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Japan’s LNG stocks fall 7% on week to lowest since Dec 5 at 2.16 mil mt: METI

Japan’s LNG stocks held by major power utilities fell 7.3% to 2.16 million mt Jan. 9 from 2.33 million mt the week before, the lowest since touching 2.18 million mt Dec. 5, the Ministry of Economy, Trade and Industry said Jan. 12.

The Jan. 9 LNG stocks were well above the 1.49 million mt held at the end of January last year, as well as the four-year average of 1.67 million mt for the end of that month, according to METI data.

The latest LNG stocks of 2.16 million mt were also below 2.23 million mt on Nov. 28, a level before the country enters its peak winter power demand season, according to METI data.

The inventory data was being closely monitored by the LNG market as Japan has experienced snow storms and unexpected outages at coal-fired power plants in recent weeks, supporting gas-fired power generation.

Several Japanese power utilities surveyed by S&P Global Platts said Jan. 12 that the utilities were carefully evaluating their LNG requirements amid uncertainty over Indonesia’s coal exports.

“We are observing the impact of Indonesia coal ban on market participants in Japan,” said a source with a Japanese power utility.

A source with another Japanese power utility said that it is closely monitoring the Indonesian situations because some Japanese buyers are impacted from Indonesia’s coal export ban.

Multiple ships loaded with coal bound for Japan are among 14 ships that could depart Indonesia as soon as a decision on whether to lift the country’s export ban is made Jan. 12, a METI official told S&P Global Platts Jan. 11.

The Japanese loading information comes as there are currently five vessels loaded with coal among the coal carriers stuck in Indonesia, the METI official said, adding that it was not immediately clear about an exact number of vessels bound for Japan on the list of 14 ships.

There was no update from an expected Jan. 12 decision on the export ban following assessments by a cross-ministerial team, which will decide how exports will resume in the context of the fulfillment of domestic market obligations.

Indonesia banned coal exports in January over concerns that low supply of coal at domestic power plants could lead to power outages, according to a letter sent to coal producers by the country’s energy ministry Dec. 31.

Heavy snow

Japan’s Minister for Economy, Trade and Industry Koichi Hagiuda said Jan. 7 that the area covered by the TEPCO Power Grid could have faced a power outage had there been any glitch at the power plants, as its utilization had reached a high 97% of available supply on Jan. 6 because of a significant increase in power demand from heavy snow.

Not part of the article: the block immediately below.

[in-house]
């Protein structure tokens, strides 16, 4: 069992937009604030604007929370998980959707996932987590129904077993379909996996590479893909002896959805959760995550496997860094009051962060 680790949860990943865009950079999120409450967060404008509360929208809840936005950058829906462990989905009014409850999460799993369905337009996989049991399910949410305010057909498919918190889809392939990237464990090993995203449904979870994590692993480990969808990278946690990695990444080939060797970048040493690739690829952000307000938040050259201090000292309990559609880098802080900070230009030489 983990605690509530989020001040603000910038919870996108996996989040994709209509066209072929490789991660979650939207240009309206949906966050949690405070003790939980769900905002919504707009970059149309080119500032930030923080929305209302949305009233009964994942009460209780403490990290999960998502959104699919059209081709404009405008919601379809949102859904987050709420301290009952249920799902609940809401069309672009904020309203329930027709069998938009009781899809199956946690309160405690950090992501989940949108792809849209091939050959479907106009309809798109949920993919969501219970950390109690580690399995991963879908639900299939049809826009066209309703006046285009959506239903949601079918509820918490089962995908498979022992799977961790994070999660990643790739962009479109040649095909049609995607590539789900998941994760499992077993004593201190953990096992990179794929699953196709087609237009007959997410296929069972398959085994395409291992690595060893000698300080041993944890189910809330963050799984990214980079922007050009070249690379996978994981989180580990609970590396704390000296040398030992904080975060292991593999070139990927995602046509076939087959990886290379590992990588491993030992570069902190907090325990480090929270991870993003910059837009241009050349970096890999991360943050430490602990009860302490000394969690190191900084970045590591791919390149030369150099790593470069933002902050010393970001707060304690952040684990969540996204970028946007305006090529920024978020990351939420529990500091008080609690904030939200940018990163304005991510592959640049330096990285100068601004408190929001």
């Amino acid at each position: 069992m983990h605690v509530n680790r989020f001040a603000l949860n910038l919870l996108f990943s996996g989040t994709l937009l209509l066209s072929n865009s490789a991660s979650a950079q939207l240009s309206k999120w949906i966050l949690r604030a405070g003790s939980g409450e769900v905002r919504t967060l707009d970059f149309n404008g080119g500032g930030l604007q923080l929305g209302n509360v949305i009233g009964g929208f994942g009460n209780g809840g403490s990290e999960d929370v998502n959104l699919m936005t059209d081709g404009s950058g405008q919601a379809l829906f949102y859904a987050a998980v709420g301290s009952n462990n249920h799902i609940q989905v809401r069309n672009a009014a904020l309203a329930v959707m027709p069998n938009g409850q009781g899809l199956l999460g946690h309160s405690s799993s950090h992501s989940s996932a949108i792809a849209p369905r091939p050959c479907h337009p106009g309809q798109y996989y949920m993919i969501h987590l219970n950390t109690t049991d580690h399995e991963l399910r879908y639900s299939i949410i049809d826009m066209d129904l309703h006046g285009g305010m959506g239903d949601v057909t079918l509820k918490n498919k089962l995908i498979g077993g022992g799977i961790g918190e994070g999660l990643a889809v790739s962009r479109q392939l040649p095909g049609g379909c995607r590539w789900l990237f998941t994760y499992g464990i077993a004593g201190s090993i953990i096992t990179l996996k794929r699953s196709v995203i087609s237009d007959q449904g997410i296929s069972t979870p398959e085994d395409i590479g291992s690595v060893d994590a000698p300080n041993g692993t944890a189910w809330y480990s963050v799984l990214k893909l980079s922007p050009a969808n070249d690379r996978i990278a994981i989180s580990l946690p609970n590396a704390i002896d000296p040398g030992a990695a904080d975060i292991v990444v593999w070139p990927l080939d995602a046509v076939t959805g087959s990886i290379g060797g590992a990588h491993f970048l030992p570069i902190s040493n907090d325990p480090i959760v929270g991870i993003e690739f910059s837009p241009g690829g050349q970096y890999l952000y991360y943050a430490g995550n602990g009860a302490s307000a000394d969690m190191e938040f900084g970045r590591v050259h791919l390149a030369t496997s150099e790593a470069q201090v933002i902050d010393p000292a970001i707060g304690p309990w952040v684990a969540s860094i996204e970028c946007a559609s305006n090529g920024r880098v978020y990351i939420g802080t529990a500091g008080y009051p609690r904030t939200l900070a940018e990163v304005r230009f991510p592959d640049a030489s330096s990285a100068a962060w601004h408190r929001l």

The Organization for Cross-Regional Coordination of Transmission Operators on Jan. 6 issued four directives to the TEPCO Power Grid such that it was able to obtain additional electricity from other regional utilities, including additional orders to get up to 2.76 GW of electricity over 8 pm-12 am and a maximum of 2.74 GW of electricity over 12 am-9 am Jan. 7.

The Jan. 6 directives followed a maximum 1.32 GW of electricity supply in its second order, in addition to receiving up to 1.22 GW electricity supply in its directive earlier in the day.

Japan’s Kimitsu Cooperative Thermal Power Company has imposed its fuel restrictions at the 300 MW No. 5 gas-fired unit at its plant over Jan. 12-13, the company said in its filing to the company said its filing to the Hatsuden Joho Kokai System or HJKS Jan. 12. Kimitsu Cooperative Thermal Power Company is a 50:50 joint venture between JERA and Nippon Steel.

JERA also plans to shut the 600 MW No. 1 gas-fired unit at the Sodegaura thermal power plant over Jan. 13-Feb. 13 as part of its response to a rise in sea water temperatures, the company said its filing to the HJKS Jan. 12.

METI’s release of LNG stock data is part of its ongoing efforts to promptly detect any significant drop in the country’s LNG inventories for power generation this winter in response to the lessons of last winter.

Japan’s power supply-demand balance tightened last January when the country experienced a surge in power demand that forced local power utilities to restrict gas-fired power generation due to low LNG stocks.

This was exacerbated by glitches at coal-fired power plants, low hydropower generation due to droughts, fluctuations in solar power output due to weather conditions, reduced oil-fired power generation capacity, and low nuclear power output.
Source: Platts

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